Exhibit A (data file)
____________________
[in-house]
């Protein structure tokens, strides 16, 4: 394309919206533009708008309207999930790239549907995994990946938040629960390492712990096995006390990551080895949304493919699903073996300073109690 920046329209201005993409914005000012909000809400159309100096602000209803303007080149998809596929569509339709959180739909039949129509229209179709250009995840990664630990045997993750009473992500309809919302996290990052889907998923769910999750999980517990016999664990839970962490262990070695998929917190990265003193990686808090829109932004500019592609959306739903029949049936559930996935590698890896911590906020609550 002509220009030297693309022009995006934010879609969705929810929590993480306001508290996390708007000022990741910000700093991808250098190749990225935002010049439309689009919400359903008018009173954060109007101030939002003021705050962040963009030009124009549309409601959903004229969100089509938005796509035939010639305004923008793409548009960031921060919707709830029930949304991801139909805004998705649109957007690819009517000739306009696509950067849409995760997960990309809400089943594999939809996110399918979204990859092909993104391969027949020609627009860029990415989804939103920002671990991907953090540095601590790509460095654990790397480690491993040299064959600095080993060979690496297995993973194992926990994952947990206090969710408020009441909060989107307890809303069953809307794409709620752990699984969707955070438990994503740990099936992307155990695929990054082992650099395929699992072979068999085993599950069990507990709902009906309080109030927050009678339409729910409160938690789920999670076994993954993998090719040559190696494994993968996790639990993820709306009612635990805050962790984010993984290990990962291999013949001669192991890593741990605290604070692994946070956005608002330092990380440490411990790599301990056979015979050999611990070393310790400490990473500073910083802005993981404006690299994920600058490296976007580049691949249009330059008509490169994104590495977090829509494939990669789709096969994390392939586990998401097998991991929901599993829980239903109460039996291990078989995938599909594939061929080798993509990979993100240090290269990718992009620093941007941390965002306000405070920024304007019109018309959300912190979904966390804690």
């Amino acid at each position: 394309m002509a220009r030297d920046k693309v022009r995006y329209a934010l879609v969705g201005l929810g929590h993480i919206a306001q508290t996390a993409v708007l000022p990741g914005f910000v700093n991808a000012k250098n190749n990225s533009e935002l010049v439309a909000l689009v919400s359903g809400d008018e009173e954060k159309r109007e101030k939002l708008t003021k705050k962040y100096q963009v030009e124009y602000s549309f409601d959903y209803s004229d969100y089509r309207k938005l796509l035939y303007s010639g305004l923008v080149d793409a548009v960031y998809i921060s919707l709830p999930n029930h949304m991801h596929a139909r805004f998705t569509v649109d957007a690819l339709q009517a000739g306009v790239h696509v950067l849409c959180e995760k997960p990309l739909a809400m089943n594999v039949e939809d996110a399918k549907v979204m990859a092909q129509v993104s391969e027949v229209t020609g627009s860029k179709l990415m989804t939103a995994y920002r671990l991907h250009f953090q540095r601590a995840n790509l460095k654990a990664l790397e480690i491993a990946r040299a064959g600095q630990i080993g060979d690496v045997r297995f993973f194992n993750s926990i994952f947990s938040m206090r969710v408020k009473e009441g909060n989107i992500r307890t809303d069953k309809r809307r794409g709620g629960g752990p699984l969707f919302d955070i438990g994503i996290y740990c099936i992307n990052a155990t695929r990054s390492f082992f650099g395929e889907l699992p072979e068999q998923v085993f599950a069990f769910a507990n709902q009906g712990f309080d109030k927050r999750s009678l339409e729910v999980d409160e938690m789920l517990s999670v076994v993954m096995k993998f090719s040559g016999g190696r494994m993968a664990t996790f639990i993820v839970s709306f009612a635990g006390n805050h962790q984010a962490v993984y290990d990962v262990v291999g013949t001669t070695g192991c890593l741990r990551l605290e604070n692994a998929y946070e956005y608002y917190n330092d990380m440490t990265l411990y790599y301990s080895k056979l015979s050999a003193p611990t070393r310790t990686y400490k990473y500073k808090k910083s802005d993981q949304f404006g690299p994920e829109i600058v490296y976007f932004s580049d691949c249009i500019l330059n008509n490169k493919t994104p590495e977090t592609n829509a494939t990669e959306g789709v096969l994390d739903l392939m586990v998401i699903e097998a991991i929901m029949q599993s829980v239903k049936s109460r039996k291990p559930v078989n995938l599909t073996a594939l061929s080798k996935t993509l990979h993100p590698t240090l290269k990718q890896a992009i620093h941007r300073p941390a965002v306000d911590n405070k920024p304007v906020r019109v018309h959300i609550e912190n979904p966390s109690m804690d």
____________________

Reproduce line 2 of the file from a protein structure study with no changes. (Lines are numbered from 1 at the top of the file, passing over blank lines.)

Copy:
């Protein structure tokens, strides 16, 4: 394309919206533009708008309207999930790239549907995994990946938040629960390492712990096995006390990551080895949304493919699903073996300073109690 920046329209201005993409914005000012909000809400159309100096602000209803303007080149998809596929569509339709959180739909039949129509229209179709250009995840990664630990045997993750009473992500309809919302996290990052889907998923769910999750999980517990016999664990839970962490262990070695998929917190990265003193990686808090829109932004500019592609959306739903029949049936559930996935590698890896911590906020609550 002509220009030297693309022009995006934010879609969705929810929590993480306001508290996390708007000022990741910000700093991808250098190749990225935002010049439309689009919400359903008018009173954060109007101030939002003021705050962040963009030009124009549309409601959903004229969100089509938005796509035939010639305004923008793409548009960031921060919707709830029930949304991801139909805004998705649109957007690819009517000739306009696509950067849409995760997960990309809400089943594999939809996110399918979204990859092909993104391969027949020609627009860029990415989804939103920002671990991907953090540095601590790509460095654990790397480690491993040299064959600095080993060979690496297995993973194992926990994952947990206090969710408020009441909060989107307890809303069953809307794409709620752990699984969707955070438990994503740990099936992307155990695929990054082992650099395929699992072979068999085993599950069990507990709902009906309080109030927050009678339409729910409160938690789920999670076994993954993998090719040559190696494994993968996790639990993820709306009612635990805050962790984010993984290990990962291999013949001669192991890593741990605290604070692994946070956005608002330092990380440490411990790599301990056979015979050999611990070393310790400490990473500073910083802005993981404006690299994920600058490296976007580049691949249009330059008509490169994104590495977090829509494939990669789709096969994390392939586990998401097998991991929901599993829980239903109460039996291990078989995938599909594939061929080798993509990979993100240090290269990718992009620093941007941390965002306000405070920024304007019109018309959300912190979904966390804690």